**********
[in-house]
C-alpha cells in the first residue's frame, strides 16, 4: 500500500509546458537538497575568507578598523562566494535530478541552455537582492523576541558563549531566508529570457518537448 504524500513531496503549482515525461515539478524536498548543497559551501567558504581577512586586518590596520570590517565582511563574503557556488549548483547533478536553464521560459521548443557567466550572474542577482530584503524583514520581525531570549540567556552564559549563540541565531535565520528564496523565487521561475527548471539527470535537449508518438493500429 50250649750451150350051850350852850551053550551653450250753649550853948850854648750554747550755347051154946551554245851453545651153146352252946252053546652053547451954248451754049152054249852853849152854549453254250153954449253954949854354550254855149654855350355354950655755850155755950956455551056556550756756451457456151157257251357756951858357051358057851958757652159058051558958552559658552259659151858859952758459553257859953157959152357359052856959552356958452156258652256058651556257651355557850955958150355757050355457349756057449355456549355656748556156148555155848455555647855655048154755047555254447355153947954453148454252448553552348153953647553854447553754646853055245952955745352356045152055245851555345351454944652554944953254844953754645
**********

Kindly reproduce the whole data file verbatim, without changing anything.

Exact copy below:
[in-house]
C-alpha cells in the first residue's frame, strides 16, 4: 500500500509546458537538497575568507578598523562566494535530478541552455537582492523576541558563549531566508529570457518537448 504524500513531496503549482515525461515539478524536498548543497559551501567558504581577512586586518590596520570590517565582511563574503557556488549548483547533478536553464521560459521548443557567466550572474542577482530584503524583514520581525531570549540567556552564559549563540541565531535565520528564496523565487521561475527548471539527470535537449508518438493500429 50250649750451150350051850350852850551053550551653450250753649550853948850854648750554747550755347051154946551554245851453545651153146352252946252053546652053547451954248451754049152054249852853849152854549453254250153954449253954949854354550254855149654855350355354950655755850155755950956455551056556550756756451457456151157257251357756951858357051358057851958757652159058051558958552559658552259659151858859952758459553257859953157959152357359052856959552356958452156258652256058651556257651355557850955958150355757050355457349756057449355456549355656748556156148555155848455555647855655048154755047555254447355153947954453148454252448553552348153953647553854447553754646853055245952955745352356045152055245851555345351454944652554944953254844953754645